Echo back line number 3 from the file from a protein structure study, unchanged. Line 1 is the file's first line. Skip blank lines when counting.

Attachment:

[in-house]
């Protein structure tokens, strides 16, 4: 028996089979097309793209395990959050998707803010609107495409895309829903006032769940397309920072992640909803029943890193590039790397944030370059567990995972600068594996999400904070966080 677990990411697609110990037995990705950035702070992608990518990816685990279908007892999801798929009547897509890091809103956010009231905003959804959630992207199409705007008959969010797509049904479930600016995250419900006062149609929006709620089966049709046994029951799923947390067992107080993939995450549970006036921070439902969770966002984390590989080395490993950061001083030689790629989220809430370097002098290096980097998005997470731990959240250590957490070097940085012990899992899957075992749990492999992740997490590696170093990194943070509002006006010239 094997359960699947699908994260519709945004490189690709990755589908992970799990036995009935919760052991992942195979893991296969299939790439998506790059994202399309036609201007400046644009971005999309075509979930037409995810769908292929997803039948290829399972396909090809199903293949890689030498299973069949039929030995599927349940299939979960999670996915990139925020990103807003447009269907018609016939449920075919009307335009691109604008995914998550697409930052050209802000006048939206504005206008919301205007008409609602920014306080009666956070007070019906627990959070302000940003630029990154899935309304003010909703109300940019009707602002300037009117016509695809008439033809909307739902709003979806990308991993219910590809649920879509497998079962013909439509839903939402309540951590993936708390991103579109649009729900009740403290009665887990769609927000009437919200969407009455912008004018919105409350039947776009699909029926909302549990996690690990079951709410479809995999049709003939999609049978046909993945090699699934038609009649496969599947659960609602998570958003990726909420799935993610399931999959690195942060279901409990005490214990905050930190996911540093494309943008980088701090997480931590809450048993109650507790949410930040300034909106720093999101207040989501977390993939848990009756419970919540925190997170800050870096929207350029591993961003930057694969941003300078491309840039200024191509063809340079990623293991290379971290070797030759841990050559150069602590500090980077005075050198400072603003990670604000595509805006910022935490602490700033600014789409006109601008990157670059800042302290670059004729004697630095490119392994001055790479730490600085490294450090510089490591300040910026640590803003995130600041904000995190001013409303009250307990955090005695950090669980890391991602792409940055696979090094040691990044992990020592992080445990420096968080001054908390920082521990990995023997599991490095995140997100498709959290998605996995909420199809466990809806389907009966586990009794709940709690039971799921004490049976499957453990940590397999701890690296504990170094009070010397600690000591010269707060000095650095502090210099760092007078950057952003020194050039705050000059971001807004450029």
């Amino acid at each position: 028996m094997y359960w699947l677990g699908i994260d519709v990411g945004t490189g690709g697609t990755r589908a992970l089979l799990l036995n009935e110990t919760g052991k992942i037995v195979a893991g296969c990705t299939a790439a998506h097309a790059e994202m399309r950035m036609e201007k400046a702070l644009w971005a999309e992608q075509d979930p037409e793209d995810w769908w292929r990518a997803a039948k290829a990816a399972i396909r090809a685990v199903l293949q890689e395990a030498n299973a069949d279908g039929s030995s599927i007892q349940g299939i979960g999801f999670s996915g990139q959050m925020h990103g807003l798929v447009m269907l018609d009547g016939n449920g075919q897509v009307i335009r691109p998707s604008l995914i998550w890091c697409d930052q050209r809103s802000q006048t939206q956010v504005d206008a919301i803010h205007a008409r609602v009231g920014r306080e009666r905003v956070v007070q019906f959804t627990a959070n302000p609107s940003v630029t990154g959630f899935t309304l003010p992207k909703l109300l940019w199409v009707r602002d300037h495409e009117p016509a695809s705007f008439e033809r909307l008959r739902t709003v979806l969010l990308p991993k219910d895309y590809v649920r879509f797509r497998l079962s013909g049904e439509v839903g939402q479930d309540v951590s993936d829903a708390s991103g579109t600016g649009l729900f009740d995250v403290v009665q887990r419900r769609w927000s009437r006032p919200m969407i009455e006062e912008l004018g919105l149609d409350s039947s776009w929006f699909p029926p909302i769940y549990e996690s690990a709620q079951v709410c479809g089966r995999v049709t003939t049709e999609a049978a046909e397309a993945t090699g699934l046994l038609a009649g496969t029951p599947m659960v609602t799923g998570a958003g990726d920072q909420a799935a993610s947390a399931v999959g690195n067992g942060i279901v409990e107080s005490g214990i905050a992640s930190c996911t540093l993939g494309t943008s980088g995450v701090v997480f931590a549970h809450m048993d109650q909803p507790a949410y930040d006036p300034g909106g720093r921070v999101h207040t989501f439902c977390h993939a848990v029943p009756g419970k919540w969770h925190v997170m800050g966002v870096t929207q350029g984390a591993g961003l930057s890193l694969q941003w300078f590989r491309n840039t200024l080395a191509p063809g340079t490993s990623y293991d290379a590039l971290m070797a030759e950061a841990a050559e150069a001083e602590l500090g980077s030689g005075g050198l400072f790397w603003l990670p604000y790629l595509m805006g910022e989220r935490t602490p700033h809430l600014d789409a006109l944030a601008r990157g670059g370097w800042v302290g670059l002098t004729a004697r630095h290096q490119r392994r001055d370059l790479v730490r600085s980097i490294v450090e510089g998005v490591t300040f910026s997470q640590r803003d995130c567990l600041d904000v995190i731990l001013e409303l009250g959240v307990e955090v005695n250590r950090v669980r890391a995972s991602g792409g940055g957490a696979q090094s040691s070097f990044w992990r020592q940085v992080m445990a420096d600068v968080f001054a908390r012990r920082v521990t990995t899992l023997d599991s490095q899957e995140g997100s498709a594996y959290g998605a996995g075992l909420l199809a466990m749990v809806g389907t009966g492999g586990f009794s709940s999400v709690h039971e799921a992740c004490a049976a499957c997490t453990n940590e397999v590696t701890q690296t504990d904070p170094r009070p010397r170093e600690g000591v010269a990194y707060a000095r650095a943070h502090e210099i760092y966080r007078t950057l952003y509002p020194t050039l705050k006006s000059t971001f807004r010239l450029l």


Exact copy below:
């Amino acid at each position: 028996m094997y359960w699947l677990g699908i994260d519709v990411g945004t490189g690709g697609t990755r589908a992970l089979l799990l036995n009935e110990t919760g052991k992942i037995v195979a893991g296969c990705t299939a790439a998506h097309a790059e994202m399309r950035m036609e201007k400046a702070l644009w971005a999309e992608q075509d979930p037409e793209d995810w769908w292929r990518a997803a039948k290829a990816a399972i396909r090809a685990v199903l293949q890689e395990a030498n299973a069949d279908g039929s030995s599927i007892q349940g299939i979960g999801f999670s996915g990139q959050m925020h990103g807003l798929v447009m269907l018609d009547g016939n449920g075919q897509v009307i335009r691109p998707s604008l995914i998550w890091c697409d930052q050209r809103s802000q006048t939206q956010v504005d206008a919301i803010h205007a008409r609602v009231g920014r306080e009666r905003v956070v007070q019906f959804t627990a959070n302000p609107s940003v630029t990154g959630f899935t309304l003010p992207k909703l109300l940019w199409v009707r602002d300037h495409e009117p016509a695809s705007f008439e033809r909307l008959r739902t709003v979806l969010l990308p991993k219910d895309y590809v649920r879509f797509r497998l079962s013909g049904e439509v839903g939402q479930d309540v951590s993936d829903a708390s991103g579109t600016g649009l729900f009740d995250v403290v009665q887990r419900r769609w927000s009437r006032p919200m969407i009455e006062e912008l004018g919105l149609d409350s039947s776009w929006f699909p029926p909302i769940y549990e996690s690990a709620q079951v709410c479809g089966r995999v049709t003939t049709e999609a049978a046909e397309a993945t090699g699934l046994l038609a009649g496969t029951p599947m659960v609602t799923g998570a958003g990726d920072q909420a799935a993610s947390a399931v999959g690195n067992g942060i279901v409990e107080s005490g214990i905050a992640s930190c996911t540093l993939g494309t943008s980088g995450v701090v997480f931590a549970h809450m048993d109650q909803p507790a949410y930040d006036p300034g909106g720093r921070v999101h207040t989501f439902c977390h993939a848990v029943p009756g419970k919540w969770h925190v997170m800050g966002v870096t929207q350029g984390a591993g961003l930057s890193l694969q941003w300078f590989r491309n840039t200024l080395a191509p063809g340079t490993s990623y293991d290379a590039l971290m070797a030759e950061a841990a050559e150069a001083e602590l500090g980077s030689g005075g050198l400072f790397w603003l990670p604000y790629l595509m805006g910022e989220r935490t602490p700033h809430l600014d789409a006109l944030a601008r990157g670059g370097w800042v302290g670059l002098t004729a004697r630095h290096q490119r392994r001055d370059l790479v730490r600085s980097i490294v450090e510089g998005v490591t300040f910026s997470q640590r803003d995130c567990l600041d904000v995190i731990l001013e409303l009250g959240v307990e955090v005695n250590r950090v669980r890391a995972s991602g792409g940055g957490a696979q090094s040691s070097f990044w992990r020592q940085v992080m445990a420096d600068v968080f001054a908390r012990r920082v521990t990995t899992l023997d599991s490095q899957e995140g997100s498709a594996y959290g998605a996995g075992l909420l199809a466990m749990v809806g389907t009966g492999g586990f009794s709940s999400v709690h039971e799921a992740c004490a049976a499957c997490t453990n940590e397999v590696t701890q690296t504990d904070p170094r009070p010397r170093e600690g000591v010269a990194y707060a000095r650095a943070h502090e210099i760092y966080r007078t950057l952003y509002p020194t050039l705050k006006s000059t971001f807004r010239l450029l």